Shelter Me
Living With Style (Rule Nine): Don't Be Breezy


"I should be able to describe a patch of ground so faithfully that you would know it if you came upon it. . . and could traverse it if you had to, with no hazard to your life.  To do less for the interior landscape of a woman or man or child, or the pitfalls the world presents to them, is irresponsible."

(Larry Woiwode, in "Homeplace: Heaven or Hell," collected in Words Made Fresh)

Elsewhere Woiwode writes that writers "should expect to give an account, according to a teaching of Jesus, for every idle word that comes out of our mouths" (his emphasis).  It makes you want to stop writing, for that matter, when you begin to think of the responsibility attached to words --- for that matter, stop preaching, stop teaching, stop talking.  In an economy where words are cheap, where expression is profligate, Woiwide's scary words are a good wake up call to responsibility, and I am convicted.

Until I was about four I lived in a small, one story, cookie cutter house in a Greensboro suburb thrown up in the boom following World War II.  There was a patch of rutted grass in the front and a small hill, and then another patch of fescue and crabgrass and dandelions in the back, and then another hill, with a chain link fence at our property line and a swimming pool manufacturer on the other side.  I looked longingly through that fence at a concrete-lined and empty demonstration pool.  The fence represented the edge of my world; the pool, adventure.  I could not leave my yard, play in the street, go unescorted to a neighbor's house.  My life was bounded, carefully controlled, limited by loving parents who held me responsible for where my feet took me.  That was my patch of ground.  It was a topography shaped by love.  It was a frame in which a settled longing developed: I loved home, I wondered, I longed to push past the boundaries, I loved home --- an ever-widening circle of longing.  It was my patch of ground, but I was looking out, full of hope for what was to come.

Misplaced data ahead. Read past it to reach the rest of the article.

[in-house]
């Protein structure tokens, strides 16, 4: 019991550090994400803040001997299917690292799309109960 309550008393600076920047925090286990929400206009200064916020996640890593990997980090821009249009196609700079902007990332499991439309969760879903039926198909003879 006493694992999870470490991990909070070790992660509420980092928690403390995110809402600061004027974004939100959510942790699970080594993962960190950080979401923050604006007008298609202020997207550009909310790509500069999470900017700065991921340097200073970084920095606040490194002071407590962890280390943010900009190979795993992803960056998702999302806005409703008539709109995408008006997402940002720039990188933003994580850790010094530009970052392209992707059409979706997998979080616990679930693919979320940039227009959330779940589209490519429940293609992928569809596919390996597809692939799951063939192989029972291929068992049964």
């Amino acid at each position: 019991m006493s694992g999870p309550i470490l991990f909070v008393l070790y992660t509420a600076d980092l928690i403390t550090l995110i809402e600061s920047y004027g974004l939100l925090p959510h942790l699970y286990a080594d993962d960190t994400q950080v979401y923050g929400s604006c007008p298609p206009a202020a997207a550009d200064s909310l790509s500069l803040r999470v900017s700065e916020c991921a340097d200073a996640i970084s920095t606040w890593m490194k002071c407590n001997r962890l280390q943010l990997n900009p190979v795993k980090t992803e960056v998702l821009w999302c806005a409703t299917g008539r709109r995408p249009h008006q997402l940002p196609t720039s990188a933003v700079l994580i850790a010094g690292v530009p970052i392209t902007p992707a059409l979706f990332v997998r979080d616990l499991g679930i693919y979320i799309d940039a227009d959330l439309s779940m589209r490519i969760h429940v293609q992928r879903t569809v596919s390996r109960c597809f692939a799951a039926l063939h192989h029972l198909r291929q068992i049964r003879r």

Woiwode says our hope of the heavenly city, the place we long for, should not "dislocate us from our homework on earth."  Never has homework been given such a positive and yet sober connotation.  We have things to do, good things.

At yet at four my homework was simple.  Play here, not there; brush your teeth; keep your hands to yourself; don't talk to strangers; do look at people's eyes when you speak to them; go to sleep; say your prayers; use a napkin.  Behave.

But at 53, homework is a challenge.   I try and say a faithful word, and I sense the tug of ego.  Self rears its head, and even here, as I try and speak of it, I wonder if my even naming it will accrue to my benefit.  It's laughable!  Garrison Keillor, a frustrated poetry judge at one juncture, said "self expression is not what it's about, people!"  What he went on to say was that writers should write about the universals, about the particulars that might actually resonate with people --- not to emote on paper, try to impress, call attention to yourself, show off.

I'm a long way from the cookie-cutter house, leagues from the clarity of my parents' rules.  The homework is complicated, full of permutations and combinations, thorny word problems and moral dilemmas.  Full of too much me.  When Woiwode speaks of idle words I first point the finger at politicians, talk-show hosts, news commentators, and even (sadly) some preachers, but the wagging finger ultimately points back at me, accuses me of thoughtless words, puffed up words, carefully constructed sounds that only say "Look at me.  Aren't I clever?"

But we don't have time to navel-gaze about motive, to question every turn of phrase and every good deed.  Let's face it: We are people of impure motives.  But we have our homework that must be done, nonetheless, for love or for duty.  I have my patch of ground, and I have to describe it.  It's part of my homework, and there are no crib notes.

The name of the street I lived on?  I have to laugh.  It was Idlewood.  A warning, a challenge, a promise --- to the me to come.  To the day when no word will be impure or idle.